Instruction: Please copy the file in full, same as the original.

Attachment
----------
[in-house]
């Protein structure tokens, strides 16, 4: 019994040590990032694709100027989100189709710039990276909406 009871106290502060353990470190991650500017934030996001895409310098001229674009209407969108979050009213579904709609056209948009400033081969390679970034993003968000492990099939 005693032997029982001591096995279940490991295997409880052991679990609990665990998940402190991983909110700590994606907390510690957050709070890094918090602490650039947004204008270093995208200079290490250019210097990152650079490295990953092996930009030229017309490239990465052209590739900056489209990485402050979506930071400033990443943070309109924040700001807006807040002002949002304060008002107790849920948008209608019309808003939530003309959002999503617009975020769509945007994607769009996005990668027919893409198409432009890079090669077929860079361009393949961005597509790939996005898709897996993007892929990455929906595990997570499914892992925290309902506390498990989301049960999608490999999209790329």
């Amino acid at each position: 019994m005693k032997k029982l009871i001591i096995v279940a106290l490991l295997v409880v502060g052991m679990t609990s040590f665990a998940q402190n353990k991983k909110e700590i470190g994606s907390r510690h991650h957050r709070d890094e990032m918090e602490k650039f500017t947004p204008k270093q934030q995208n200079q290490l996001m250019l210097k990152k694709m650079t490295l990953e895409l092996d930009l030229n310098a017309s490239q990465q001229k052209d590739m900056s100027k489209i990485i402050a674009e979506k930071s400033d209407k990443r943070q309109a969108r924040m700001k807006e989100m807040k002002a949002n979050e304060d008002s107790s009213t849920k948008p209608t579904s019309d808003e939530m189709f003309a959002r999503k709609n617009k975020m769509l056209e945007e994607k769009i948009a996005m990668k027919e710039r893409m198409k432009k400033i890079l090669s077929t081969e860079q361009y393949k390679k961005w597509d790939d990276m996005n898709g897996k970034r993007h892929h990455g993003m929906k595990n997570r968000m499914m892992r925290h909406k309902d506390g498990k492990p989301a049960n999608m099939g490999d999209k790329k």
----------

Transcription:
[in-house]
């Protein structure tokens, strides 16, 4: 019994040590990032694709100027989100189709710039990276909406 009871106290502060353990470190991650500017934030996001895409310098001229674009209407969108979050009213579904709609056209948009400033081969390679970034993003968000492990099939 005693032997029982001591096995279940490991295997409880052991679990609990665990998940402190991983909110700590994606907390510690957050709070890094918090602490650039947004204008270093995208200079290490250019210097990152650079490295990953092996930009030229017309490239990465052209590739900056489209990485402050979506930071400033990443943070309109924040700001807006807040002002949002304060008002107790849920948008209608019309808003939530003309959002999503617009975020769509945007994607769009996005990668027919893409198409432009890079090669077929860079361009393949961005597509790939996005898709897996993007892929990455929906595990997570499914892992925290309902506390498990989301049960999608490999999209790329």
């Amino acid at each position: 019994m005693k032997k029982l009871i001591i096995v279940a106290l490991l295997v409880v502060g052991m679990t609990s040590f665990a998940q402190n353990k991983k909110e700590i470190g994606s907390r510690h991650h957050r709070d890094e990032m918090e602490k650039f500017t947004p204008k270093q934030q995208n200079q290490l996001m250019l210097k990152k694709m650079t490295l990953e895409l092996d930009l030229n310098a017309s490239q990465q001229k052209d590739m900056s100027k489209i990485i402050a674009e979506k930071s400033d209407k990443r943070q309109a969108r924040m700001k807006e989100m807040k002002a949002n979050e304060d008002s107790s009213t849920k948008p209608t579904s019309d808003e939530m189709f003309a959002r999503k709609n617009k975020m769509l056209e945007e994607k769009i948009a996005m990668k027919e710039r893409m198409k432009k400033i890079l090669s077929t081969e860079q361009y393949k390679k961005w597509d790939d990276m996005n898709g897996k970034r993007h892929h990455g993003m929906k595990n997570r968000m499914m892992r925290h909406k309902d506390g498990k492990p989301a049960n999608m099939g490999d999209k790329k």